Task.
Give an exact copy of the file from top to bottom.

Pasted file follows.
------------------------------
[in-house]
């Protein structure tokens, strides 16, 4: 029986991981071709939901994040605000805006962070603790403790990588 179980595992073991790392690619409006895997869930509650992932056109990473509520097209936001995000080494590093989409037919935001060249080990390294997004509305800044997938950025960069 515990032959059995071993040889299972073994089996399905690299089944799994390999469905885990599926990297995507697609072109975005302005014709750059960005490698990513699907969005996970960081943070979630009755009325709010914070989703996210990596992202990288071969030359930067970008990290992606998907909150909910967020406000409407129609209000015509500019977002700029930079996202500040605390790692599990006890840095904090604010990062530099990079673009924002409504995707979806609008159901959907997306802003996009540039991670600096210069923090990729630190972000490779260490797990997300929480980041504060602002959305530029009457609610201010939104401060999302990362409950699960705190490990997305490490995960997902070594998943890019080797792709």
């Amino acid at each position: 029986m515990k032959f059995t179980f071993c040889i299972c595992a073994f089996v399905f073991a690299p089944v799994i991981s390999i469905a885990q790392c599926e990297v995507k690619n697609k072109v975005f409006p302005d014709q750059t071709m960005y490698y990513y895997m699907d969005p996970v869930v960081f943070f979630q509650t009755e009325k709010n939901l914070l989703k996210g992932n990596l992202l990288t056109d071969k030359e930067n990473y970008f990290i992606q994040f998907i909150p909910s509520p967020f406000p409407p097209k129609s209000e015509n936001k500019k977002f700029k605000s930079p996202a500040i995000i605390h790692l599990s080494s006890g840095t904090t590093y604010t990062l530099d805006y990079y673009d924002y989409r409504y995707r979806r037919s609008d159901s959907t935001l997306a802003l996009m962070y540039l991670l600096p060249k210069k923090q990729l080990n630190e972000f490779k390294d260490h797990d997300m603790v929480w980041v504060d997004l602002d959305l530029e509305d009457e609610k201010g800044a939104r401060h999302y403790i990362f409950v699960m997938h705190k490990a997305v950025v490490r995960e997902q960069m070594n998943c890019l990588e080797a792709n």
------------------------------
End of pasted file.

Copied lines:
[in-house]
């Protein structure tokens, strides 16, 4: 029986991981071709939901994040605000805006962070603790403790990588 179980595992073991790392690619409006895997869930509650992932056109990473509520097209936001995000080494590093989409037919935001060249080990390294997004509305800044997938950025960069 515990032959059995071993040889299972073994089996399905690299089944799994390999469905885990599926990297995507697609072109975005302005014709750059960005490698990513699907969005996970960081943070979630009755009325709010914070989703996210990596992202990288071969030359930067970008990290992606998907909150909910967020406000409407129609209000015509500019977002700029930079996202500040605390790692599990006890840095904090604010990062530099990079673009924002409504995707979806609008159901959907997306802003996009540039991670600096210069923090990729630190972000490779260490797990997300929480980041504060602002959305530029009457609610201010939104401060999302990362409950699960705190490990997305490490995960997902070594998943890019080797792709």
């Amino acid at each position: 029986m515990k032959f059995t179980f071993c040889i299972c595992a073994f089996v399905f073991a690299p089944v799994i991981s390999i469905a885990q790392c599926e990297v995507k690619n697609k072109v975005f409006p302005d014709q750059t071709m960005y490698y990513y895997m699907d969005p996970v869930v960081f943070f979630q509650t009755e009325k709010n939901l914070l989703k996210g992932n990596l992202l990288t056109d071969k030359e930067n990473y970008f990290i992606q994040f998907i909150p909910s509520p967020f406000p409407p097209k129609s209000e015509n936001k500019k977002f700029k605000s930079p996202a500040i995000i605390h790692l599990s080494s006890g840095t904090t590093y604010t990062l530099d805006y990079y673009d924002y989409r409504y995707r979806r037919s609008d159901s959907t935001l997306a802003l996009m962070y540039l991670l600096p060249k210069k923090q990729l080990n630190e972000f490779k390294d260490h797990d997300m603790v929480w980041v504060d997004l602002d959305l530029e509305d009457e609610k201010g800044a939104r401060h999302y403790i990362f409950v699960m997938h705190k490990a997305v950025v490490r995960e997902q960069m070594n998943c890019l990588e080797a792709n």